unpleasantly awkward. I daresay, likewise, that the
natural shellim'ss of the English had something to do with
it. At all events, I had not made his acquaintance.

Mr Templeton, then, had refused, as a point of con-
science, to pay the church-rate when the collector went
round to demand it ; had been summoned before a
magistrate in consequence ; had suffered a default ; and,
proceedings being pushed from the first in all the pride
of Mr Brownrigg's legality, had on this very day been
visited by the churchwarden, accompanied by a brokci
from the neighbouring town of Addicehead, and at the
very tune when I was hearing of the fact was suffering
distraint of his goods. The porcine head of the church-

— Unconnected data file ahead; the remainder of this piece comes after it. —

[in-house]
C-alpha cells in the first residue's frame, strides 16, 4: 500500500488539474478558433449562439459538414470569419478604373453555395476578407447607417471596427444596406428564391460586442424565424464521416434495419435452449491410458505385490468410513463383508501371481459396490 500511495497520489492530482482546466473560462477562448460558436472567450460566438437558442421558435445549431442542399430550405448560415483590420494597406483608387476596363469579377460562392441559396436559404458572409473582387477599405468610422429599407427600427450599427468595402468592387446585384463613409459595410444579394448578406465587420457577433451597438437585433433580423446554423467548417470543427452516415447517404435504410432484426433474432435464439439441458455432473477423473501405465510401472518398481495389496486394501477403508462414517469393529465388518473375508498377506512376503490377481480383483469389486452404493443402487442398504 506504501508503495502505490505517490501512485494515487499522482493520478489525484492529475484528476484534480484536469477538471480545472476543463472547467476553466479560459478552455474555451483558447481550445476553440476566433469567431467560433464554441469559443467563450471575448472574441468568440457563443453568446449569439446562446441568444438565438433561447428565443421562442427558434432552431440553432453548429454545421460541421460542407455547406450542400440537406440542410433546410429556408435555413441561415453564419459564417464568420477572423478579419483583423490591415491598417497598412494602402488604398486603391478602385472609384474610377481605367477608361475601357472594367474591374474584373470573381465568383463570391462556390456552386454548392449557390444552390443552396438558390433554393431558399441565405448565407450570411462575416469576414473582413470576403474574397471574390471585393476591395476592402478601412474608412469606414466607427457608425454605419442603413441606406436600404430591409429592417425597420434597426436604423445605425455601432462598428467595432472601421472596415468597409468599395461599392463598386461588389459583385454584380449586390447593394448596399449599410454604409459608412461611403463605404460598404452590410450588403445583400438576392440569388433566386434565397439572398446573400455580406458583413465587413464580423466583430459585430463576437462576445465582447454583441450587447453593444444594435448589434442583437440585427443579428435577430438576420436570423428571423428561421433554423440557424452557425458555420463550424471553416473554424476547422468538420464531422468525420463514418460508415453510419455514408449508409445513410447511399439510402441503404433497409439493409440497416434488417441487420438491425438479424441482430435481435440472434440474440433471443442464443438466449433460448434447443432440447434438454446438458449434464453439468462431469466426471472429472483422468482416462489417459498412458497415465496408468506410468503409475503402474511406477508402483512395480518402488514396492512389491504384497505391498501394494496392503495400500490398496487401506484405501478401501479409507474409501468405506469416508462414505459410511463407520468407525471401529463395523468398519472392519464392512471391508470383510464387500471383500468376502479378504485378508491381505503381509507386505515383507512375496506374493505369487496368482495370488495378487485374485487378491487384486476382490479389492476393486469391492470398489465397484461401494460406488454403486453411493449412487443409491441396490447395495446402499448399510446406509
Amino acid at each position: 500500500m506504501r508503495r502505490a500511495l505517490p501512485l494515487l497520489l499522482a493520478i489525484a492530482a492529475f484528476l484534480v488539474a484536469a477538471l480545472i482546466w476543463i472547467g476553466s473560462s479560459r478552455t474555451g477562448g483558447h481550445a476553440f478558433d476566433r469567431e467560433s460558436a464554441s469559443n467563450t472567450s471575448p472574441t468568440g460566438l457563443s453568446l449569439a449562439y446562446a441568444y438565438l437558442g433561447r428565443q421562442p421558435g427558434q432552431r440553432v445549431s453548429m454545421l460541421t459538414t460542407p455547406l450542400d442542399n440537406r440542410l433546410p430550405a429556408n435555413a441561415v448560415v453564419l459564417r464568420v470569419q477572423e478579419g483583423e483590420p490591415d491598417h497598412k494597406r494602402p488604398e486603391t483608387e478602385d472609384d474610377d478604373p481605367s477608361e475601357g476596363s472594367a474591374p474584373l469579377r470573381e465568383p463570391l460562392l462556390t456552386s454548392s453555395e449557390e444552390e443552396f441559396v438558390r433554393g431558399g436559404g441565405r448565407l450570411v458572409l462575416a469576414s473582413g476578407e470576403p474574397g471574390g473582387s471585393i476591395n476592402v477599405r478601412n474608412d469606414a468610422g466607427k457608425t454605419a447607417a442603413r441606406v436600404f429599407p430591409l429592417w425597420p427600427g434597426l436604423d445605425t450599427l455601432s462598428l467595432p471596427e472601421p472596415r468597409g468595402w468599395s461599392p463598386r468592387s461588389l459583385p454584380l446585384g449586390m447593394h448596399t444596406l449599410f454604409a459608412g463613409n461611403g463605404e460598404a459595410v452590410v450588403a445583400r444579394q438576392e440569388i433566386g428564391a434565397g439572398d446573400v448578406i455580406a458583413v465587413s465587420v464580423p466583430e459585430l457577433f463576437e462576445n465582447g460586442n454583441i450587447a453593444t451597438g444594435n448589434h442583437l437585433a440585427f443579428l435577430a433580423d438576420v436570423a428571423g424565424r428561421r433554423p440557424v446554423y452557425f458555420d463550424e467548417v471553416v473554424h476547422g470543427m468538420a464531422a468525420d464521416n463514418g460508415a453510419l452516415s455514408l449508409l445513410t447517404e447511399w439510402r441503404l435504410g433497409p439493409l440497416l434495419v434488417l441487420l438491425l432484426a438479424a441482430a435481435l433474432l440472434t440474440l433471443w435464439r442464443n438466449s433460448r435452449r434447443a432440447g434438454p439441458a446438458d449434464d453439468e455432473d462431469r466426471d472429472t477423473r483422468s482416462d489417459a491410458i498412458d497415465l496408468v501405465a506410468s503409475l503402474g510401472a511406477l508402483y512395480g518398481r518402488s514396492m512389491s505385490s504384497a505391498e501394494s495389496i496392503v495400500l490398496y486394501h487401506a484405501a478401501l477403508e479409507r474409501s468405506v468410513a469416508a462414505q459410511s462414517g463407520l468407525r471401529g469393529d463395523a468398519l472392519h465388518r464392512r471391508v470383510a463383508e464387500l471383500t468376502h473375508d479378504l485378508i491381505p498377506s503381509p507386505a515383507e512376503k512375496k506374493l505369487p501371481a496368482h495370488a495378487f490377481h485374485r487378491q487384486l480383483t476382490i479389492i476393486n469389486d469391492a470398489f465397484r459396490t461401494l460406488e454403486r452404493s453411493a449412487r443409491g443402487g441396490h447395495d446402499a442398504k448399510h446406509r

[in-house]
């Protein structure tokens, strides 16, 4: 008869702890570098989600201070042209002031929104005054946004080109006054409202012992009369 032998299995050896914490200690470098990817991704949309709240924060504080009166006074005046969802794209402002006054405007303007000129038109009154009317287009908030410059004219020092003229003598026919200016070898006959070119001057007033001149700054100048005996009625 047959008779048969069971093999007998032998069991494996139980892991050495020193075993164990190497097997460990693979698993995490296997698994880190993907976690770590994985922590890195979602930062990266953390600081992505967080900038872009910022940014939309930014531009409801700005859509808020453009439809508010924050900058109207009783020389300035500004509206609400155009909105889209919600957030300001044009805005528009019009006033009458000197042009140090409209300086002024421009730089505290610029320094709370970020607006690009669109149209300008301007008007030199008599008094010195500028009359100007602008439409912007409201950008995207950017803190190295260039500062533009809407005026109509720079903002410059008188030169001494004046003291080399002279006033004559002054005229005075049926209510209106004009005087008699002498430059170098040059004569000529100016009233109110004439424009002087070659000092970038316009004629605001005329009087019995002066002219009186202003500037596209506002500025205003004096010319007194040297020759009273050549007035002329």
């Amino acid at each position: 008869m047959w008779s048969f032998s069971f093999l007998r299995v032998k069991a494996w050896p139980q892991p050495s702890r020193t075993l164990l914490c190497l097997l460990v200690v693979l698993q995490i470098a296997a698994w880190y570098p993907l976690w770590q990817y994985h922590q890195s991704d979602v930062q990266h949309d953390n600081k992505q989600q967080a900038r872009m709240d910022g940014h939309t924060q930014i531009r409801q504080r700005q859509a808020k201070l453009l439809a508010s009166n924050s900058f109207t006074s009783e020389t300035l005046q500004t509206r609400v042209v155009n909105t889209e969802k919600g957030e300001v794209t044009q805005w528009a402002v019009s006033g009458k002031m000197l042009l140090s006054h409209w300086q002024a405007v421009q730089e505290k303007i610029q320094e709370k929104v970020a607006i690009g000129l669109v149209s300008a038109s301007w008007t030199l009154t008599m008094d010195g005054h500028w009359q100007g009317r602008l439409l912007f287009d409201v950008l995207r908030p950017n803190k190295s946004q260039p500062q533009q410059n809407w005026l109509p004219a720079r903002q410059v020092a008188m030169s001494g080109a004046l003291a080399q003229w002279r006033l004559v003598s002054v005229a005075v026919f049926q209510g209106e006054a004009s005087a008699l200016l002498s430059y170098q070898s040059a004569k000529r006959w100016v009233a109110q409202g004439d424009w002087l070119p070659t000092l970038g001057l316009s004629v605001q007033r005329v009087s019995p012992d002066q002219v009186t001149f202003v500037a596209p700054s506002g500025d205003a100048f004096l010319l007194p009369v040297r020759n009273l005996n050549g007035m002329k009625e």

warden was not on his shoulders by accident, nor with-
out significance.


But I did not wait to understand all this now. It
was enough for me that Tom bore witness to the fact
that at that moment proceedings were thus driven to
extremity. I rang the bell for my boots, and, to the
open-mouthed dismay of Mrs Pearson, left the vicarage
leaning on Tom's arm. But such was the commotion
in my mind, that I had become quite unconscious of
illness or even feebleness. Hurrying on in more terror
than I can well express lest I should be too late, I reached
Mr Templeton's house just as a small mahogany table
was being hoisted into a spring-cart which stood at
the door. Breathless with haste, I was yet able to call

" Put that table down directly."

At the same moment Mr Brownrigg appeared from
within the door. He approached with the self-satisfied
look of a man who has done his duty, and is proud of
it. I think he had not heard me.

" You see I 'm prompt, Mr Walton," he said. " But,
bless my soul, how ill you look ! "